Latu Fainu has just signed a contract that could result in him becoming the highest paid player still to reach NRL level.
Just months after celebrating his 16th birthday, Fainu has inked a mammoth four-year deal with Manly. If he hits the performance targets in his contract extension, the teen pivot will earn a seven-figure amount during that period.
Latu Fainu with parents Lile and Chris at their home on the northern beaches.Credit:Renee Nowytarger
Moses Suli made history as the game’s highest-paid teen when he signed a three-year, $1.3 million contract extension in 2017 with Wests Tigers at the age of 18. The Sun-Herald can reveal Fainu will outstrip that figure if he triggers a series of bonus benchmarks once the deal kicks in next season.
Rival clubs – including Parramatta, the Warriors and the Dolphins – were lining up with their chequebooks in a bid to prise Fainu from the northern beaches. However, the opportunity to secure his financial future and potentially play first-grade alongside his three brothers – including suspended Manly hooker Manase Fainu – proved impossible to turn down.
In a further boost to the club, older brother Samuela Fainu – a 17-year-old forward – also extended his contract until the end of 2024. Sione Fainu, a promising 20-year-old prop, is on the club’s books as well.
“It’s a dream come true,” Latu said. “It’s great to be able to stay here with my brothers. Hopefully we get the chance to all play in the NRL together. That would mean a lot to the family.”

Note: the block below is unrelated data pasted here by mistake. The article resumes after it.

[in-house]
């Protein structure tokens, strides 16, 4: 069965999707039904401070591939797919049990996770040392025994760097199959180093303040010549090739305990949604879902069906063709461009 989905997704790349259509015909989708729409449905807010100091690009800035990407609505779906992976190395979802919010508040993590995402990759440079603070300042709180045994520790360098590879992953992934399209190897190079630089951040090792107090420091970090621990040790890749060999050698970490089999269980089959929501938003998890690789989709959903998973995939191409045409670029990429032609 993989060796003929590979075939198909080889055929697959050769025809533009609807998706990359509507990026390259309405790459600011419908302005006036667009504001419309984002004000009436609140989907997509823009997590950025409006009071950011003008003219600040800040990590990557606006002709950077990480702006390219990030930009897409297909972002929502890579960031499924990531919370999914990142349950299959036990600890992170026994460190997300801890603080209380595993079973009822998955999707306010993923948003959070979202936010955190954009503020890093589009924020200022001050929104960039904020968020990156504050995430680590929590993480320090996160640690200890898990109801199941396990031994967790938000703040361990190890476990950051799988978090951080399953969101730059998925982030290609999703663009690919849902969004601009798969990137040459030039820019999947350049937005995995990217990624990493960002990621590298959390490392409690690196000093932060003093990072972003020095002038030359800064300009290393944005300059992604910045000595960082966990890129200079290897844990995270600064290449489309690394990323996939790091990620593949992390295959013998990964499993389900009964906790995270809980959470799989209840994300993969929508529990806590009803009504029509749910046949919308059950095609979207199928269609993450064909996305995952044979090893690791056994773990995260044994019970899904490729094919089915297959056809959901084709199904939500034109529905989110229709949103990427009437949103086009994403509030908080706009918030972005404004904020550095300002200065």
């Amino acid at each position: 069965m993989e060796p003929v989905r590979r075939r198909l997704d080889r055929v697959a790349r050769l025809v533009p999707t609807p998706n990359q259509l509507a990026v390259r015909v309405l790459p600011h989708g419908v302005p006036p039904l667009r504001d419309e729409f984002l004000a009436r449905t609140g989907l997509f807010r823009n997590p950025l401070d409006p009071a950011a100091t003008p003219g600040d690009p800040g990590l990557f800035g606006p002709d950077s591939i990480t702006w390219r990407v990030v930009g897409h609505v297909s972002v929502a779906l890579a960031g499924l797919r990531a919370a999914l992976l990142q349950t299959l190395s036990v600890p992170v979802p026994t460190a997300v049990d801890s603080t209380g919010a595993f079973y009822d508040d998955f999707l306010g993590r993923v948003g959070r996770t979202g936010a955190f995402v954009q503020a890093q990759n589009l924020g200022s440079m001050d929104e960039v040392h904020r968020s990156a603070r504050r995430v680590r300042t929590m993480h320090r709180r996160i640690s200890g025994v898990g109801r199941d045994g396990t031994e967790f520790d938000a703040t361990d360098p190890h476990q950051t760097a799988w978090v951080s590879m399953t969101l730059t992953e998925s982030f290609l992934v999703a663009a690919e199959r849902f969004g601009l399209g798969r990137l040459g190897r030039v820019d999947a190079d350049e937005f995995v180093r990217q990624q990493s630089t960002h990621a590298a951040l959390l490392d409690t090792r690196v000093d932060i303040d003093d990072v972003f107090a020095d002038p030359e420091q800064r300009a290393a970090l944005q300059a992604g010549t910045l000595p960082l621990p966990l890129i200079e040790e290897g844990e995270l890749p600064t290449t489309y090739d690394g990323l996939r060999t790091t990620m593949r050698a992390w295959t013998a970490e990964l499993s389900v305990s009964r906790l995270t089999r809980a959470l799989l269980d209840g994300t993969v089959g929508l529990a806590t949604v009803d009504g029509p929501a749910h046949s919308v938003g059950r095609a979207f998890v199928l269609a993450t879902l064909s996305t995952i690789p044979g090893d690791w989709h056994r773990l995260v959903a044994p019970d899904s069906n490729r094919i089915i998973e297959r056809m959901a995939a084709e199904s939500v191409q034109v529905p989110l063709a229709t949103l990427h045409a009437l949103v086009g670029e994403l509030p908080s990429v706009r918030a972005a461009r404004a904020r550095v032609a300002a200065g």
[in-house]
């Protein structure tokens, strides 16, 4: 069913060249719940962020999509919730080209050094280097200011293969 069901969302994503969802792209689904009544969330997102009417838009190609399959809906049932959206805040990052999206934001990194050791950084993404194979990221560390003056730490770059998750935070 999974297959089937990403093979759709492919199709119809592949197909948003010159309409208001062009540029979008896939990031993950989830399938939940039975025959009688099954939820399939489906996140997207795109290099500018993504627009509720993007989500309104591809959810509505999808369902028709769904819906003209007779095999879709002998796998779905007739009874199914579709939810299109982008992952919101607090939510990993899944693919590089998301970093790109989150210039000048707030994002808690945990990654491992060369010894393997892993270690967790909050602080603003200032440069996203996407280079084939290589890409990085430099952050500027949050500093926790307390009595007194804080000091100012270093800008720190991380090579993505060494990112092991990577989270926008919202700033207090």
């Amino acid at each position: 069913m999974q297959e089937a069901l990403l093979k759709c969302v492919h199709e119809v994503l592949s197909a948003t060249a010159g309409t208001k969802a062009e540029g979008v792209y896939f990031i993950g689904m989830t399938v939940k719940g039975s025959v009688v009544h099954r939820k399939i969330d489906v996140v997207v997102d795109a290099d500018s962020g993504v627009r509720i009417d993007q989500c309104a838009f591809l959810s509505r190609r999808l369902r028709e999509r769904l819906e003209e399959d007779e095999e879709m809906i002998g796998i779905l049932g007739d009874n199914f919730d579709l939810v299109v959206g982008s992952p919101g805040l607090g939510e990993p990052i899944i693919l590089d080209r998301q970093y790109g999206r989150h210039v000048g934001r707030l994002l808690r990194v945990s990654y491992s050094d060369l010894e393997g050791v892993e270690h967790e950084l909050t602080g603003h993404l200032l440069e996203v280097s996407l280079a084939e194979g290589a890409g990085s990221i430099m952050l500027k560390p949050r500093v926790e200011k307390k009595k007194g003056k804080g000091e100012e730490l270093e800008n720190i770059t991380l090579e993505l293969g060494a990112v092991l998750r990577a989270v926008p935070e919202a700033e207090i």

(From left) Latu Fainu with his brothers Sione, Manase and Samuela.Credit:Nick Moir
Good judges believe Fainu has the talent to make it to the very top after the five-eighth was named the player of the series in the Harold Matthews Cup. The achievement is all the more impressive given he was the standout in the under-17s competition – he had a hand in four of his side’s five tries in the grand final win against Parramatta – when he was still aged 15.
Latu recently agreed to become an Adidas ambassador, and is believed to be the youngest Australian athlete to do so.
When asked what he planned to do with the windfall coming his way, Latu said: “I want to buy my mum a house. To be able to do that would be a dream come true. That’s what I want to do.”
Told about Latu’s intentions, his mother Lile – who has eight children – became tearful.
“We are just humbled they think of us,” Lile said. “Most kids now take off and live their own life. These kids always remember home and we’re just grateful and humbled they think of us.
“We’ve had to go through a lot to make ends meet when they were growing up. While growing up it was just their father [Chris] working and we were living on one income. They knew the drill; they would ask me for some money and we would have no money, it was ‘Wait until payday’.
“They knew why we had no things, why there was no money to buy a loaf of bread. The struggle is real and they understand it. I think that’s what made them push more to excel in their careers.
“My husband and I have felt it in each of them. They looked at how we’ve struggled, so they try to work hard to make their lives more comfortable. I don’t need to be rich, I just want them to enjoy their life.”
Latu Fainu is tipped to push his way into the NRL about the same time Manly captain Daly Cherry-Evans finishes his career.Credit:Renee Nowytarger
Fainu is tipped to push his way into the NRL about the same time Manly captain and playmaker Daly Cherry-Evans finishes his career.